If you are a horse owner, or even just somebody who has dreamed of owning their own horse, I bet that you have fantasized about having your horse on your own property. I have owned horses on and off (mostly on) for the past 36 years. The times when I have been able to sit on my front porch and see my horse grazing peacefully in an adjacent pasture have been some of my favorites!
If you are purchasing property for your horses, there are a lot of variables to consider. Here are some tips on what to look for when you are searching out your perfect horse property:
Your current needs are important, but remember to think long-term, too: Give some thought to what your current property needs are and how those needs can evolve. Are you looking for a property with pasture where your horses can graze and take shelter under the natural windbreak of trees or a run-in shed? Will you be looking for a property with a barn or building a barn? Do you need a riding arena? Are you looking for trails you can get to on horseback or will you be planning to trailer to your riding destinations? Is the property for pets, pleasure riding, performance animals, or breeding? Decide how you want your property to function so that you can select a property that will have some longevity for your vision.
Location Location Location
Location is everything, especially for the horse owner. In Western North Carolina, there are some locations that, while rural and beautiful, may be very difficult to drive a horse trailer to. Pay attention not only to the physical location, therefore, but to the potential drive to and from the property. Will you be riding on your property? On nearby roads? Adjacent trails? Will you be trailering to and from some of the beautiful trail systems that we have access to in Western North Carolina? You might consider purchasing property that gives you easy access to Dupont State Forest, Turkey Pen, The Biltmore Estate, or Coleman Boundary so that, once the truck is hitched to the trailer, it is a short and stress-free drive to your ultimate riding destination.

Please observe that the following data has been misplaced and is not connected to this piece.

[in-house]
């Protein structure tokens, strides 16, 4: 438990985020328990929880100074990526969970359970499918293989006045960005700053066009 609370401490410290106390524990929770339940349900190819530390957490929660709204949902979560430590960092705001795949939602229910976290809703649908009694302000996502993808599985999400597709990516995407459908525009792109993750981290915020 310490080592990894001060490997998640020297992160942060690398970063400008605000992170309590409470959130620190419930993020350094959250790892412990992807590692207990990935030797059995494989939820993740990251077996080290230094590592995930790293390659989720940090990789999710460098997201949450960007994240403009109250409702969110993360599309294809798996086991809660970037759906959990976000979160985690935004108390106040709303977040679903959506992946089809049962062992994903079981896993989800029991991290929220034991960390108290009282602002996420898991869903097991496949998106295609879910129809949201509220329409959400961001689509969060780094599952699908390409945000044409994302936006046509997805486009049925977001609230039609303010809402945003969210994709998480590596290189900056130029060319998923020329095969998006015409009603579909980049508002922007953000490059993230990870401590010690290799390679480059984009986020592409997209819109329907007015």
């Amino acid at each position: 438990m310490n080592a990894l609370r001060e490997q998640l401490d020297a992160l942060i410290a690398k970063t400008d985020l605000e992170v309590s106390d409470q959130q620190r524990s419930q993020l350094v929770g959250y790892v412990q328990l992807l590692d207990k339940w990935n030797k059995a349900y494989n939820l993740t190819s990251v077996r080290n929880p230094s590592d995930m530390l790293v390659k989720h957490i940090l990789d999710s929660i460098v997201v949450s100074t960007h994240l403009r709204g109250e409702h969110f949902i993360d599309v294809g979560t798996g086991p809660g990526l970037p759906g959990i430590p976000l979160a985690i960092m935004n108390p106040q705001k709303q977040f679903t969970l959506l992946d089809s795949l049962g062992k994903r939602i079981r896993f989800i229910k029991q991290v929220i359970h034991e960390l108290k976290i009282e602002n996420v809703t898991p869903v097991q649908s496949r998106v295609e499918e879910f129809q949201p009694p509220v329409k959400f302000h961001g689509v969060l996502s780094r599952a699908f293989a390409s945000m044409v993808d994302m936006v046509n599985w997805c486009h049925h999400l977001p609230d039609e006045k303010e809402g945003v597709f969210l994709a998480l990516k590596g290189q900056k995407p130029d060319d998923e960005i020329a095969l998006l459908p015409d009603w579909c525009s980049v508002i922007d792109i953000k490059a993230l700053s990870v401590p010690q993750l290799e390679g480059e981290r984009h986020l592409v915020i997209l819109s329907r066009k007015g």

Are you pasturing your horses? If so, a reliable creek running through the property can be a god send – it provides a constant source or water to your horses, is in contact with the earth so remains warmer, meaning it is far less likely to freeze over. When water freezes over or gets very cold, horses can drink less and their chances of a deadly colic episode increase dramatically. If your horses are going to be stalled – or if the pasture does not offer a natural water source – is there city water or good well water (with a good well water pressure) readily available. Hauling buckets of water from your home to the barn is difficult, time consuming and can get old fast.
Speaking of water…if you are pasturing your horses, you will want to consider the water drainage of the property you are considering. Pay attention to flood plains and flooding patterns. Is there higher ground where your horse can get to if the streams and rivers start overflowing their banks? Is there a grade to the pasture that allows natural runoff of excess water? You will want to find a pasture graded with some run off but still flat enough that it is usable. What is the soil like? Very rocky soil can be a challenge to good pasture land. Do you have enough land for the number of horses you plan on grazing there? Unless you are planning on supplementing with hay, the general rule is to allow at least two acres of grazing for the first horse and one acre for each horse or pony after that. Provision also needs to be made for every part of the pasture to be rested for at least six weeks, twice a year. Ideally you set your pasture system up in a way that you can rotate horses from one pasture to another to allow recovery time to each pasture.
Know Your Community Ordinances
Remember to research what can be done on your property. Is livestock allowed? How many buildings can be built on your property per the local zoning laws and ordinances? Are you planning on running an equine-based business out of the property? What are the zoning regulations in regards to that? Be careful that you learn how your vision aligns with the local laws and ordinances before you become financially invested in the property.